Missing Brooklyn woman, TiJae Baker, makes a cryptic call home asking to be rescued

June 14, 2022


On the afternoon of May 1st, 2022, twenty-three-year-old TiJae Baker left her home in Brooklyn and never returned.

TiJae lives at 245 Wortman Avenue in Brooklyn, New York and left her home at approximately 3:36pm wearing a black sweater, gray shorts, and a white top. She was headed for the bus station, where she was scheduled to catch a bus to Washington D.C.- a bus, reports state, that she boarded in Brooklyn, getting off at Union Station before vanishing into thin air.  

TiJae was an art major completing her final semester at the time she went missing. She had recently done a popup shop of her artwork which she posted regularly on her Instagram account and was traveling to Washington D.C. after connecting with a woman online. This woman, who remains unnamed in the media, talked with TiJae, an aspiring artist, regarding a job opportunity involving poster design. Although it was only supposed to be a weekend job offer, TiJae failed to return.

The journey from TiJae’s home on Wortman Avenue to Union Station in D.C is over 230 miles via I-95 South and would have taken over five hours by bus.

TiJae did not contact her family on arrival. This was completely out of character for the twenty-three-year-old who called or at least texted her mother, whom she lived with, every day. According to online articles, the missing girl’s phone was switched off soon after she left the Brooklyn area and she did not contact any friends or family after leaving her hometown.

Then, out of the blue on June 1, 2022, one month after her disappearance, Toquanna Baker, the missing girl’s mother, received a phone call. It was her daughter, TiJae, asking for Toquanna to come and rescue her in a scared whisper. Surveillance footage provided to media outlets by Toquanna Baker shows TiJae calling her home from a nail salon in Maryland.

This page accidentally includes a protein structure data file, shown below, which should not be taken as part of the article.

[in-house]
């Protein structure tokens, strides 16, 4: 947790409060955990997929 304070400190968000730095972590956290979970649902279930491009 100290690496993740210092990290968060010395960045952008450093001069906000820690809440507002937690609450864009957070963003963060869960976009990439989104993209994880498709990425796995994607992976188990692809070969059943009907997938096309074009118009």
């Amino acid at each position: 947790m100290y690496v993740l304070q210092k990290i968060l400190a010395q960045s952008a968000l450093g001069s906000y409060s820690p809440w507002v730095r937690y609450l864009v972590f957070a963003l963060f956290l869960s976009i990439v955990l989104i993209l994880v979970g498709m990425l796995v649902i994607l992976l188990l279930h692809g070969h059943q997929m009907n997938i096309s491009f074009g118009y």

The family quickly made their way to Maryland, but could not locate TiJae. She was gone by the time they got there.

According to TiJae’s family, when they reported her missing to police TiJae’s photograph and details were accidentally put on a “Wanted” poster, as opposed to a “Missing” poster.

They decided to make their own missing fliers and hand them out in the area as well as in and around Washington D.C.

New York City Council members said of the situation: “On the missing persons bill, they don’t register Black people as quickly as they do white people, so when a white person’s missing, the whole world stops. When Black people are missing, ‘Oh, she’ll be calling back. Or she might be a partying.

So far there have been no significant tips as a result of the canvassing but Toquanna vows to keep handing out posters and travelling to Maryland, where she has been searching abandoned buildings and other areas she believes TiJae could be.

For somebody to lure my daughter into another state. I have to deal with this, and this is going to affect my daughter’s life forever.”

The distraught mother, who admitted she has barely slept over the last month, organized a rally in New York earlier this week, however, voiced that she intended to travel back to Washington to continue searching for TiJae, saying: “After this rally, I’m going right back out there, because I’m going to find my daughter.”


Toquanna believes that she has identified the woman TiJae talked with and was supposed to meet, and said she believes her daughter may have gotten involved in a cult or human trafficking situation, although the reasons behind this suspicion have not yet been expanded upon.

According to the Polaris Project, it is a myth that human trafficking usually involves kidnapping or physically forcing a victim into a situation. The organisation states that most traffickers trick or manipulate victims into their control. There has been a rise in traffickers coercing victims via social media after the global Covid-19 pandemic.

Polaris states: “The internet has dramatically reshaped how we buy and sell everything – including each other. Social media has been used by traffickers to recruit victims, to proliferate their trafficking operations, and to control victims through restricting their social media access, impersonating the victim, or spreading lies and rumors online.”

TiJae posted her artwork to her Instagram account it is suggested that the unnamed woman she was purportedly meeting with may have reached to her to recruit her for a weekend art job via Instagram direct messages.


TiJae is described as 5'7", 130 pounds, with black hair and brown eyes. Anyone with information is asked to contact the New York Police Department at 800-577-TIPS.

Her mother stated that she had no mental health issues, had never went missing for any period of time before and was in good health.

The poster can be viewed HERE<<

Sources: [X][X][X][X]

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